Conservatives Celebrate Stunning Win in Australian Elections…

The Australian election was held today; voting is compulsory as everyone over the age 18 is required to vote; turnout was greater than 95%…  and all the media and pollsters are stunned, shocked, jaws-agape, as the conservative coalition has received a stunning, unexpected, unanticipated victory.

Australian Prime Minister Scott Morrison has won the election.  Yes Alice, 2019 media in Australia look identical to media in the U.S. circa November 2016.

The economy, immigration and push-back against the insufferable climate-change nonsense appear to be the top issues that led to Morrison’s surprising win.  None of the pollsters or media saw it coming.  The BBC are stunned:

BBC – […] The final result of the election may not be known for some hours, but with more than 70% of votes counted the [Conservative] Coalition has won, or is ahead in, 74 seats in its quest for a 76-seat majority, with Labor on just 66 seats.

[…] Try finding someone who says they saw this result coming.

For well over two years, the coalition has trailed behind Labor in the opinion polls, and the assumption had been it would be Labor’s turn to govern.

But somehow Scott Morrison managed to turn things around at the 11th hour – and he did it largely on his own.

With some of his cabinet colleagues considered too toxic to appear in public on the campaign trail, ScoMo made this election about him, and his ability to be the trustworthy, daggy-dad Australia needed.  (read more)

Labor leader Bill Shorten , who has led Labor since it lost office in 2013, conceded defeat and congratulated Morrison.  Shorten’s losing moonbat platform was centered on creating a “fairer society”, similar to the social justice movement in the far-left U.S. Democrat party.

The labor movement planned to increase taxes on the wealthy and bring social justice demands to central government.  Their agenda was counting on strong support from college-aged students and climate change activists.  However, the majority of Australians saw the predictable economic damage that was certain from the proposals to raise taxes and institute the Australian version of the Green New Deal.

Australian left-wing media is going bananas….

The progressive movement is crying in the streets.

Regulating Monopolies: A History of Electricity Regulation – Learn Liberty

Published on Feb 10, 2012

Prof. Lynne Kiesling discusses the history of regulating electricity monopolies in America. Conventionally, most people view regulation of monopoly, such as the Sherman Antitrust Act, as one of government’s core responsibilities. Kiesling challenges this notion, and finds that government regulation of monopoly actually stifles innovation and hurts consumers. The American electricity industry was booming in the 1890s, with several small firms competing against one another. Over time, Kiesling argues that the fixed costs began to escalate, increasing the cost of entry into the industry. Put another way, large competitors gained a significant competitive edge over smaller competitors through economies of scale. Eventually, in places like New York and Chicago, Kiesling claims that the competitive process led to one large firm. These monopolies were feared by the public, and led to demands for government regulation. The electricity industry, knowing that regulation was coming, used these demands for regulation as cover to construct legal barriers to entry. Ultimately, the regulations passed by the government reduced competition by granting legal monopoly privileges to powerful firms within a certain geographical territory. In modern times, we are seeing the real cost of these old one-size-fits-all regulations: 1) People aren’t adjusting their energy consumption behaviors. For instance, in peak hours, technological solutions that could smooth electricity consumption are being ignored. 2) The electricity industry doesn’t evolve and account for new types of renewable energy. 3) Innovations have been discouraged. If these archaic regulations were removed, innovations and improvements beneficial to consumers would flourish. For more information, check us out here:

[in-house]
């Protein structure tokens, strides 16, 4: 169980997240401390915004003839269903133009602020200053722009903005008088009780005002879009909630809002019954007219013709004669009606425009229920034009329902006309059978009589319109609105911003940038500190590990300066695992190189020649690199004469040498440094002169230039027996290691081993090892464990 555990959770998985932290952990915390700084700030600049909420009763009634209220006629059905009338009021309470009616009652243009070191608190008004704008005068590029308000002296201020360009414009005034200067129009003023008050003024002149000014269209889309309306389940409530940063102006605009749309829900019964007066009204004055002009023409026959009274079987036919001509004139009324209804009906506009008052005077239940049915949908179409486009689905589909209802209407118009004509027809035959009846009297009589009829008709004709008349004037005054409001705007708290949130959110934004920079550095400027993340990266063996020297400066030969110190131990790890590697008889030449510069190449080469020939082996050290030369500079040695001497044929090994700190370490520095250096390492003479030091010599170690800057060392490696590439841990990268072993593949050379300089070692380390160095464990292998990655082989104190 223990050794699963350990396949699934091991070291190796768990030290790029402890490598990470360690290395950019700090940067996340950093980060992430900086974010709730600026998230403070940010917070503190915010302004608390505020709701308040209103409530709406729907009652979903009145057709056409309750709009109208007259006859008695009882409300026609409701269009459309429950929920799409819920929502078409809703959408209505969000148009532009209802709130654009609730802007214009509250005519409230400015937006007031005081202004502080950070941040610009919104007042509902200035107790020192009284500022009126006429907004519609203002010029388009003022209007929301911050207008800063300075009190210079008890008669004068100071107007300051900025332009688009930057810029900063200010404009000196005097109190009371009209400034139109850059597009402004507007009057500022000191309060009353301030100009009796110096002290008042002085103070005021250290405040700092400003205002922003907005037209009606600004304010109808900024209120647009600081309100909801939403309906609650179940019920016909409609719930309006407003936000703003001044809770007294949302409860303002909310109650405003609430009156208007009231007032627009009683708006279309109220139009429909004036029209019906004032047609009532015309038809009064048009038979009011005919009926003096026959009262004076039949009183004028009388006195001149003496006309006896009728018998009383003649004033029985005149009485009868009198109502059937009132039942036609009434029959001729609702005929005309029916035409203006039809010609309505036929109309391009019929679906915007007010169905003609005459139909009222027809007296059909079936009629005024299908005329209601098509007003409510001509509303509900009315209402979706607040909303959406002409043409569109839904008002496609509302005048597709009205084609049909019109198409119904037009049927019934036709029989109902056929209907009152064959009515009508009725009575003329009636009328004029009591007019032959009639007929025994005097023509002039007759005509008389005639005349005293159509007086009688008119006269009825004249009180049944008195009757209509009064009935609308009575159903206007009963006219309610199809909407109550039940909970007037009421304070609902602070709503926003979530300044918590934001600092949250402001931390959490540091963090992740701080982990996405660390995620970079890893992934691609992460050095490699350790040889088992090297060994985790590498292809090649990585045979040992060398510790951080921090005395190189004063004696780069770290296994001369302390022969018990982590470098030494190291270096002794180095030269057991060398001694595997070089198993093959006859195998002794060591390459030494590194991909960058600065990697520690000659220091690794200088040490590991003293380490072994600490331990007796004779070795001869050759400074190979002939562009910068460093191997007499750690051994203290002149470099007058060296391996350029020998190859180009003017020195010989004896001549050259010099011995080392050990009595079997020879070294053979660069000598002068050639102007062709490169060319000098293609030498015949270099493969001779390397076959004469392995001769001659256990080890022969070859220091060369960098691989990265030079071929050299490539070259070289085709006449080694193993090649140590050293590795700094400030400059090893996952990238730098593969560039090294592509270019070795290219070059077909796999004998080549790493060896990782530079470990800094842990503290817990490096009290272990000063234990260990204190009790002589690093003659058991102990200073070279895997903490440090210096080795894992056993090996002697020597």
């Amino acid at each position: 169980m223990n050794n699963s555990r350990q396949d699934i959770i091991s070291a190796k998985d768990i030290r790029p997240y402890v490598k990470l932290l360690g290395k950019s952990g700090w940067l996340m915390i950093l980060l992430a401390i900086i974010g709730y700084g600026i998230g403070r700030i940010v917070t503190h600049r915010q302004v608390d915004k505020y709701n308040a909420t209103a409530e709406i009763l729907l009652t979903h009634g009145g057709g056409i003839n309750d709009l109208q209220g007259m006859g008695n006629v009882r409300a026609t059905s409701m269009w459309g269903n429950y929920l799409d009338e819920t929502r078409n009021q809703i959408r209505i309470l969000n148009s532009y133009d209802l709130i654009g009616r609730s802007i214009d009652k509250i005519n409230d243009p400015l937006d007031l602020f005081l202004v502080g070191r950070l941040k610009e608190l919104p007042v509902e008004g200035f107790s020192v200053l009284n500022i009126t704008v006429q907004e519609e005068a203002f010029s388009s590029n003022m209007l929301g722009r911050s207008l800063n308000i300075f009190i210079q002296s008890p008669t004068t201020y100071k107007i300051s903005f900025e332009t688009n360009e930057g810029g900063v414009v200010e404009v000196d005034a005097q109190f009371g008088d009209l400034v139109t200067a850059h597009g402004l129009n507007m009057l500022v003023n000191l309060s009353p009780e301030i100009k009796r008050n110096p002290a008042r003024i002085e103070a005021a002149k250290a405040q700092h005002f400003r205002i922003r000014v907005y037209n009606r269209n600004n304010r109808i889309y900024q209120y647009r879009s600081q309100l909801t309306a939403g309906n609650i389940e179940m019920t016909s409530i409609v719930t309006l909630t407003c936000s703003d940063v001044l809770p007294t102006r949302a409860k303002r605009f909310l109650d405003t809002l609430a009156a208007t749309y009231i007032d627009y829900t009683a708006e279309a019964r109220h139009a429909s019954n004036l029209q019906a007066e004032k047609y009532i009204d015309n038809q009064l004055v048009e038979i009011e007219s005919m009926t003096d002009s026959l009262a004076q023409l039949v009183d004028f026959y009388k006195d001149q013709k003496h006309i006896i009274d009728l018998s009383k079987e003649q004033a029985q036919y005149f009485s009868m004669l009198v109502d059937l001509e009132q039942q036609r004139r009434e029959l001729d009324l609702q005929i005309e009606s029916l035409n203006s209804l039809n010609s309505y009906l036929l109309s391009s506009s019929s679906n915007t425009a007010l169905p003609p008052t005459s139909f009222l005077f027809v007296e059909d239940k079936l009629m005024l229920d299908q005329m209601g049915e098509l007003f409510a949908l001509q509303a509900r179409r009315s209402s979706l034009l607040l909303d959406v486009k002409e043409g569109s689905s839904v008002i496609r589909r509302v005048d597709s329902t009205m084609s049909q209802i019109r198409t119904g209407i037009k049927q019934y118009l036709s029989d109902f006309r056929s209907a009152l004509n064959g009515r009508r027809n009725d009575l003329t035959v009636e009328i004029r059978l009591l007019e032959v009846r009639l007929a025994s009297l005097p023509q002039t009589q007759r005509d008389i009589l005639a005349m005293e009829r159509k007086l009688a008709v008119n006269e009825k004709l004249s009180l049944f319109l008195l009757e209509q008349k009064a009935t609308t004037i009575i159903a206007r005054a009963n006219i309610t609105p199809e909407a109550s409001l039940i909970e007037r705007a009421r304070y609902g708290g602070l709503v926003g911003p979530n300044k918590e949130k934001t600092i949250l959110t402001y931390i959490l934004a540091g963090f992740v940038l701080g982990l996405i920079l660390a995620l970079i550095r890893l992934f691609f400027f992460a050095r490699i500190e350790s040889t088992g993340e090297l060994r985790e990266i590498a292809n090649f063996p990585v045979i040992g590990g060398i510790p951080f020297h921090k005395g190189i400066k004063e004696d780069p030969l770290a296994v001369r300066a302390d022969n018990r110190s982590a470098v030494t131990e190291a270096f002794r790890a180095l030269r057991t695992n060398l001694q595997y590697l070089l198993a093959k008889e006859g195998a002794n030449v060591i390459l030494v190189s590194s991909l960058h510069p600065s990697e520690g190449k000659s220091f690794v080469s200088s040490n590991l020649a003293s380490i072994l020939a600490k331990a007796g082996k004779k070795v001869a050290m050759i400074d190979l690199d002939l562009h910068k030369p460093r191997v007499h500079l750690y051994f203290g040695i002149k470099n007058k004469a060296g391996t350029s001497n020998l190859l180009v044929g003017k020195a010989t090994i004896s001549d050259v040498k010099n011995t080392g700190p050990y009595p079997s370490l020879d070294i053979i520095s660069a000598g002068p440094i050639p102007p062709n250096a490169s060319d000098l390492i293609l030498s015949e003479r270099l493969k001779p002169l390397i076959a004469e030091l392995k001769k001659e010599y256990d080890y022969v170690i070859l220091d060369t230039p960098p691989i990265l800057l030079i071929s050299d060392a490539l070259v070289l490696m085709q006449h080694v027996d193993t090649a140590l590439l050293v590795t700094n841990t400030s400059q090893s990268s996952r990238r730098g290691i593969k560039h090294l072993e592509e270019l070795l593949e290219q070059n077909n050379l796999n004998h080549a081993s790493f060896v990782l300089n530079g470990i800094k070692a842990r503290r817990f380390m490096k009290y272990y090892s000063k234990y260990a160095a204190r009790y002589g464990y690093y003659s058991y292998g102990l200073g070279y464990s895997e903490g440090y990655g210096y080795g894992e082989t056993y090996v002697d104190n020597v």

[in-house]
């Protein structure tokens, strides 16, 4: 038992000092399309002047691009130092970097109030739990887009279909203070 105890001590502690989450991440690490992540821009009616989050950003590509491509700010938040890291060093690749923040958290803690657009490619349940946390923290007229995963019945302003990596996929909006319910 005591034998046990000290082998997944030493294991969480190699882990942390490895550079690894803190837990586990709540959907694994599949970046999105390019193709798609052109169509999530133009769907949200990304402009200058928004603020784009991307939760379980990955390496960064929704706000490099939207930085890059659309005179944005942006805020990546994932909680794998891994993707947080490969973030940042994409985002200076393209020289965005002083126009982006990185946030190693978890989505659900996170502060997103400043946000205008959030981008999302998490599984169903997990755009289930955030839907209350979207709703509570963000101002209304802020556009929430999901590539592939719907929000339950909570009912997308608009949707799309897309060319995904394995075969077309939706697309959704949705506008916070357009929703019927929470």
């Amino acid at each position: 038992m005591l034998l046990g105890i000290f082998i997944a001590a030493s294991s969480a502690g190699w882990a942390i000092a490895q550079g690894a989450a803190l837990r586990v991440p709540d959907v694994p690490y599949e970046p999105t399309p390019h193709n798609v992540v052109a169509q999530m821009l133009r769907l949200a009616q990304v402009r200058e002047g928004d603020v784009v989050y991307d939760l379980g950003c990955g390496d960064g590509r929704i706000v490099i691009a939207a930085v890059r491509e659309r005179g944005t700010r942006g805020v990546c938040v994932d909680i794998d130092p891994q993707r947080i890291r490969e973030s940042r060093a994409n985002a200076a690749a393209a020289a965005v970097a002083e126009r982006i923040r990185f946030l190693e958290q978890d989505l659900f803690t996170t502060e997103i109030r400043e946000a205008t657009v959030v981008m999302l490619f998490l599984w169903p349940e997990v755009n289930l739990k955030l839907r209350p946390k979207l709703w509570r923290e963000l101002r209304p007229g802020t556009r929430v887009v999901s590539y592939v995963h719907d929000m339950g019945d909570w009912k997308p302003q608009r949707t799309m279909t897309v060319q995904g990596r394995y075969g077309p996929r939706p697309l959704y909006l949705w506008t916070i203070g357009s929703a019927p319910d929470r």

Opportunity Costs: The Parable of the Broken Window – Learn Liberty

Published on Nov 17, 2016

Some people argue that natural disasters and other acts of destruction create wealth and employment as we repair the damage they’ve caused. Professor Dan Russell explains that this fallacy fails to take into “opportunity costs” into consideration. Whenever we use a resource for one purpose, like fixing a window, we give up the opportunity to use that resource for another purpose. We only know if the use of a resource has created value if we compare it with the the alternate uses we had to forego. forego.


The Unprecedented Equality of the 21st Century

Published on Aug 7, 2017